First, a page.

Tag Archives: child development

Corporate ad campaign embraces risk-taking by children

If you want to be really sure of a change in social attitudes, wait until it is picked up by corporate advertising. With this maxim in mind, I was intrigued to see this new video from the global household products corporation Procter and Gamble.

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Is technology the enemy of an outdoor childhood?

iPhone banTechnology has an ever greater role in children’s lives, and its effects are the focus of ever more heated debate. It is easy for advocates of nature, outdoor play and everyday childhood freedoms to think that screens and gadgets are our enemy. But the truth is that things are a little more complicated than that.

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Child reads own school report that says she cannot read

Poster with words "you cannot read this sentence"Last Friday I spoke with a parent from a local primary school about her 6-year-old daughter’s school report. The report stated that her daughter “has not met the expected standard for the Year 1 phonics screening check.” The parent told me how puzzled they both were by this, because her daughter could confidently read lots of written material by herself – including this very statement from her report.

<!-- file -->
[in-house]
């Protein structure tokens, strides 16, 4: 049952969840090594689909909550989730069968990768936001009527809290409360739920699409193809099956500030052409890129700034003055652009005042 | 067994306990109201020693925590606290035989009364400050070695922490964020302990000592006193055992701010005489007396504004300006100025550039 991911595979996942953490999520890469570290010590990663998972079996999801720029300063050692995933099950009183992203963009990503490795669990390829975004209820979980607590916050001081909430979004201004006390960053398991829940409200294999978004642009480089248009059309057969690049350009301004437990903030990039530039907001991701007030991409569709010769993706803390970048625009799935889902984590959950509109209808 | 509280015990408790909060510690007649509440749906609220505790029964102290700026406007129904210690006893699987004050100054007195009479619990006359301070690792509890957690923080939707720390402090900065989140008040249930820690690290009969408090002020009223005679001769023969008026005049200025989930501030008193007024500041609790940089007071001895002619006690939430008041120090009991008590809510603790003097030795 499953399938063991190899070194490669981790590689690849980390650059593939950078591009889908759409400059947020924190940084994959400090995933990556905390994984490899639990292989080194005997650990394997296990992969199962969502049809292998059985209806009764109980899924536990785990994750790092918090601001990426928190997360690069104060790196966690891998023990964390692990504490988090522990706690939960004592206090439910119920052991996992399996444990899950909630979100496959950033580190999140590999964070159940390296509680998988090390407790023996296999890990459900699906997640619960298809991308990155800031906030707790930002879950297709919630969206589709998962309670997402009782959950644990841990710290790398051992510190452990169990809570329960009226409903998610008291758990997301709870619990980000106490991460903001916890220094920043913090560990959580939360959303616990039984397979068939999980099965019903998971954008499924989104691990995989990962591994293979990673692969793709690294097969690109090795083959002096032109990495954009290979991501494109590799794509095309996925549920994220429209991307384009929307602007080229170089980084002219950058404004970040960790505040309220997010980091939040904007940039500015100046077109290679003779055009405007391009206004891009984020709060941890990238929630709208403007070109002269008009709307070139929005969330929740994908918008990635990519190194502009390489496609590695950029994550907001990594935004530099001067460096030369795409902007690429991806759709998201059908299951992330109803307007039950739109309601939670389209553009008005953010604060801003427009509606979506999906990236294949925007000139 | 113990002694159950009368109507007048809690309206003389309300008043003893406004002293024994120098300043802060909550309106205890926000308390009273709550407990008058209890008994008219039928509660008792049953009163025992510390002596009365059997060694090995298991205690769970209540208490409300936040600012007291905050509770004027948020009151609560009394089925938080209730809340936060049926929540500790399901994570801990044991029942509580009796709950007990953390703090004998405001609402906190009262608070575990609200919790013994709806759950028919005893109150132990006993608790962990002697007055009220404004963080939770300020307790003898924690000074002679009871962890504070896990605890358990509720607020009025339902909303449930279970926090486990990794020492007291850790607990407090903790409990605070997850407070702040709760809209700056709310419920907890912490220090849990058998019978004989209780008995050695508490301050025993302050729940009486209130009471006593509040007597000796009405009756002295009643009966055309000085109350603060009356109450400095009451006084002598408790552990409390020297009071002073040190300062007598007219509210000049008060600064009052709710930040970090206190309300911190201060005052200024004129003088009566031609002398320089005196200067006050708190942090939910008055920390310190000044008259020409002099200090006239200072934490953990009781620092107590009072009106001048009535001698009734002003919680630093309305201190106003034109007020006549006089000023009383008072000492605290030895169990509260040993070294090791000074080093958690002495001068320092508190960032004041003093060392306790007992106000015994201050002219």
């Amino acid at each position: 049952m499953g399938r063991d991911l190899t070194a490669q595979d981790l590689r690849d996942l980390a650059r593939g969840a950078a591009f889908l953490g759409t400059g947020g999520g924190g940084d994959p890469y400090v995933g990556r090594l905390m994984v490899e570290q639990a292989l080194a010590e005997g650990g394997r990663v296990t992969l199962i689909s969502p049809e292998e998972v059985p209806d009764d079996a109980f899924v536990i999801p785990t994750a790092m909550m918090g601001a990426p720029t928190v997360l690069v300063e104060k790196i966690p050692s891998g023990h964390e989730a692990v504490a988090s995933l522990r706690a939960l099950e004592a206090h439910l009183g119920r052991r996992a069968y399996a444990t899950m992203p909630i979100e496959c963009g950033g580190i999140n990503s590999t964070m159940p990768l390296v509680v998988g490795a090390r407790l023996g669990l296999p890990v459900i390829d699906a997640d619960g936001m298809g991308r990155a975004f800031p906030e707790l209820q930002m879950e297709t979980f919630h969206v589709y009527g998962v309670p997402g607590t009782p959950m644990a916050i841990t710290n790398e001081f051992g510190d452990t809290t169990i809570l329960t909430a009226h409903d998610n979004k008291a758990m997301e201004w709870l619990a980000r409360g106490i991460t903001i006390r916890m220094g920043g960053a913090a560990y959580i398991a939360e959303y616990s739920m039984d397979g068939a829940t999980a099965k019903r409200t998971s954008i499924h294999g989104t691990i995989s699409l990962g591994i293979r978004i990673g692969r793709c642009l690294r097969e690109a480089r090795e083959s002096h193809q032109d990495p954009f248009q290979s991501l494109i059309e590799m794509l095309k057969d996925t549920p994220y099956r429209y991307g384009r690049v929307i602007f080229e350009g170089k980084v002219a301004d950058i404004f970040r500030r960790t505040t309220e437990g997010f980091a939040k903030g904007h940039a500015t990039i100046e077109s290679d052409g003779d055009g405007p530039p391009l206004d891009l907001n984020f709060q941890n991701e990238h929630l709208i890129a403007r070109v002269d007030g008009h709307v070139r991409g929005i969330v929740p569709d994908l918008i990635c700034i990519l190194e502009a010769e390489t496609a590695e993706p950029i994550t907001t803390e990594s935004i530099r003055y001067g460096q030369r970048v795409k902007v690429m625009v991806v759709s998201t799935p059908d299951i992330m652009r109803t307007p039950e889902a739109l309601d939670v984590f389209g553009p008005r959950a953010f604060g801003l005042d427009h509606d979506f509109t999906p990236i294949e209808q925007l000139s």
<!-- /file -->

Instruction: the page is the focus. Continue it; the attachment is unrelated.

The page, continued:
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When did you last go to the edge of your comfort zone?

Last week on Facebook, a friend posted a link to this youtube clip, of a nine- or ten-year-old girl doing her first proper ski jump. The clip, filmed from her point of view, is remarkable to watch.

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Out of sight, out of mind?

Boys climbing a tree

Image from St Joseph’s OSHC, QLD, Australia

I was recently told about an article on tree-climbing, by an Australian after-school service. It rightly makes the case that the benefits of this activity clearly outweigh the risks. The video footage certainly reinforces this, showing the children’s appetite for the experience, and their obvious competence. And yet, even though I think that what St Joseph’s is doing here is terrific, something in the clip jarred with me. It was the very presence of the grown-ups. Such a contrast from my own childhood memories of climbing trees. Continue reading